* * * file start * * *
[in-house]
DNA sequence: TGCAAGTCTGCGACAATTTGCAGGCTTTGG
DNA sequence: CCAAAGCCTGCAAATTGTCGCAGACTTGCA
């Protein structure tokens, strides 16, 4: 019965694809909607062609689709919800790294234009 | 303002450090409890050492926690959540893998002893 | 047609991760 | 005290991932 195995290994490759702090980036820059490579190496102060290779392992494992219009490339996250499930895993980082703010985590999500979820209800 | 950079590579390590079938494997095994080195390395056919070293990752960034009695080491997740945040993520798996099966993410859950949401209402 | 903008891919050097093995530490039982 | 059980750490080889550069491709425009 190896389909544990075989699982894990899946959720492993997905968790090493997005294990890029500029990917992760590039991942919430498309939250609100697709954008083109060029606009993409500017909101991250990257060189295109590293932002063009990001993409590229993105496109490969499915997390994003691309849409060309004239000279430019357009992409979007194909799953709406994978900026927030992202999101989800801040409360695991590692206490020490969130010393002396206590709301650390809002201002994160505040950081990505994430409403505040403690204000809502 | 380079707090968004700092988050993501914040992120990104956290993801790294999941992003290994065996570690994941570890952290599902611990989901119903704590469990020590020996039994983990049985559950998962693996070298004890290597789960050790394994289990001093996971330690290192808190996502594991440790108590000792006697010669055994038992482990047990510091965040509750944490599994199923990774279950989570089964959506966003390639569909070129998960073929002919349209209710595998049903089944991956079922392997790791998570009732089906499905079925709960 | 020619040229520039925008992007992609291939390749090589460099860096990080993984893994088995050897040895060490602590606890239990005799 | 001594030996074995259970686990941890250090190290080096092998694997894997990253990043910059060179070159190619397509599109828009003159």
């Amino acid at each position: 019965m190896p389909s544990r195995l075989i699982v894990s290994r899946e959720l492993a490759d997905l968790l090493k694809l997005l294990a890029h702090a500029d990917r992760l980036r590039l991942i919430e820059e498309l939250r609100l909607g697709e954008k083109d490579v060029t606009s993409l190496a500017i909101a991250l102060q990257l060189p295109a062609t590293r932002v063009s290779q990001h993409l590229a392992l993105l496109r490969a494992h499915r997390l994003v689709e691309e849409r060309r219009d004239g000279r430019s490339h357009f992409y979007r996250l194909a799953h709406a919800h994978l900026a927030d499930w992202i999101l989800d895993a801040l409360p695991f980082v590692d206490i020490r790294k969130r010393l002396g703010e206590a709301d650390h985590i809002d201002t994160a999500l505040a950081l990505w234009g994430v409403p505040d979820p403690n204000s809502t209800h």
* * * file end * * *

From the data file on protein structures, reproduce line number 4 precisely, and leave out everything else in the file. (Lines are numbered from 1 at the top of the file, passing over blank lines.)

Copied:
């Protein structure tokens, strides 16, 4: 019965694809909607062609689709919800790294234009 | 303002450090409890050492926690959540893998002893 | 047609991760 | 005290991932 195995290994490759702090980036820059490579190496102060290779392992494992219009490339996250499930895993980082703010985590999500979820209800 | 950079590579390590079938494997095994080195390395056919070293990752960034009695080491997740945040993520798996099966993410859950949401209402 | 903008891919050097093995530490039982 | 059980750490080889550069491709425009 190896389909544990075989699982894990899946959720492993997905968790090493997005294990890029500029990917992760590039991942919430498309939250609100697709954008083109060029606009993409500017909101991250990257060189295109590293932002063009990001993409590229993105496109490969499915997390994003691309849409060309004239000279430019357009992409979007194909799953709406994978900026927030992202999101989800801040409360695991590692206490020490969130010393002396206590709301650390809002201002994160505040950081990505994430409403505040403690204000809502 | 380079707090968004700092988050993501914040992120990104956290993801790294999941992003290994065996570690994941570890952290599902611990989901119903704590469990020590020996039994983990049985559950998962693996070298004890290597789960050790394994289990001093996971330690290192808190996502594991440790108590000792006697010669055994038992482990047990510091965040509750944490599994199923990774279950989570089964959506966003390639569909070129998960073929002919349209209710595998049903089944991956079922392997790791998570009732089906499905079925709960 | 020619040229520039925008992007992609291939390749090589460099860096990080993984893994088995050897040895060490602590606890239990005799 | 001594030996074995259970686990941890250090190290080096092998694997894997990253990043910059060179070159190619397509599109828009003159």